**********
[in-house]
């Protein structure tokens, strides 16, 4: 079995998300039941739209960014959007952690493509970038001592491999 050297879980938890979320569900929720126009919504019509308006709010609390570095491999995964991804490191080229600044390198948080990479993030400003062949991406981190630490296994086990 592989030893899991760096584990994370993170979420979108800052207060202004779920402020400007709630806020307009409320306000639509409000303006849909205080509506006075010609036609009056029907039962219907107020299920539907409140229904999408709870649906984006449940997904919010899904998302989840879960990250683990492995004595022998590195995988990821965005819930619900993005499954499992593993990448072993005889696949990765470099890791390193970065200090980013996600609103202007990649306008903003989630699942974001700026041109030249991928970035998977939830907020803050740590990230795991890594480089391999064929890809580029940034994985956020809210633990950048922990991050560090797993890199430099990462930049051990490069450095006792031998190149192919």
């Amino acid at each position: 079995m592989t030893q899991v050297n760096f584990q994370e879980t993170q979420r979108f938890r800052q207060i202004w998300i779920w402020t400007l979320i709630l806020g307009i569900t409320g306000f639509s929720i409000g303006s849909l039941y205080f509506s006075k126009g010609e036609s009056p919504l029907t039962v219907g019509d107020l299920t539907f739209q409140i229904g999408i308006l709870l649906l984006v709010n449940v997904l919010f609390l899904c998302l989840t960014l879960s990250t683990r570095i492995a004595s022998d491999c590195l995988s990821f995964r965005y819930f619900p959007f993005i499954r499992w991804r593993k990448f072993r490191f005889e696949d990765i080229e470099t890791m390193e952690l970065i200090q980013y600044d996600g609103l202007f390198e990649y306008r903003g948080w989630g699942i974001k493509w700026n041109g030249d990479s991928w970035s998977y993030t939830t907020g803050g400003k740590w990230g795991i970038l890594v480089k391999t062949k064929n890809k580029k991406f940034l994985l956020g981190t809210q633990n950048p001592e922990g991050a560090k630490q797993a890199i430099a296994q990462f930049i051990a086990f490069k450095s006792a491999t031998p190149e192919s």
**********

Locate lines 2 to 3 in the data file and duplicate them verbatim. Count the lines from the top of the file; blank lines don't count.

């Protein structure tokens, strides 16, 4: 079995998300039941739209960014959007952690493509970038001592491999 050297879980938890979320569900929720126009919504019509308006709010609390570095491999995964991804490191080229600044390198948080990479993030400003062949991406981190630490296994086990 592989030893899991760096584990994370993170979420979108800052207060202004779920402020400007709630806020307009409320306000639509409000303006849909205080509506006075010609036609009056029907039962219907107020299920539907409140229904999408709870649906984006449940997904919010899904998302989840879960990250683990492995004595022998590195995988990821965005819930619900993005499954499992593993990448072993005889696949990765470099890791390193970065200090980013996600609103202007990649306008903003989630699942974001700026041109030249991928970035998977939830907020803050740590990230795991890594480089391999064929890809580029940034994985956020809210633990950048922990991050560090797993890199430099990462930049051990490069450095006792031998190149192919």
């Amino acid at each position: 079995m592989t030893q899991v050297n760096f584990q994370e879980t993170q979420r979108f938890r800052q207060i202004w998300i779920w402020t400007l979320i709630l806020g307009i569900t409320g306000f639509s929720i409000g303006s849909l039941y205080f509506s006075k126009g010609e036609s009056p919504l029907t039962v219907g019509d107020l299920t539907f739209q409140i229904g999408i308006l709870l649906l984006v709010n449940v997904l919010f609390l899904c998302l989840t960014l879960s990250t683990r570095i492995a004595s022998d491999c590195l995988s990821f995964r965005y819930f619900p959007f993005i499954r499992w991804r593993k990448f072993r490191f005889e696949d990765i080229e470099t890791m390193e952690l970065i200090q980013y600044d996600g609103l202007f390198e990649y306008r903003g948080w989630g699942i974001k493509w700026n041109g030249d990479s991928w970035s998977y993030t939830t907020g803050g400003k740590w990230g795991i970038l890594v480089k391999t062949k064929n890809k580029k991406f940034l994985l956020g981190t809210q633990n950048p001592e922990g991050a560090k630490q797993a890199i430099a296994q990462f930049i051990a086990f490069k450095s006792a491999t031998p190149e192919s």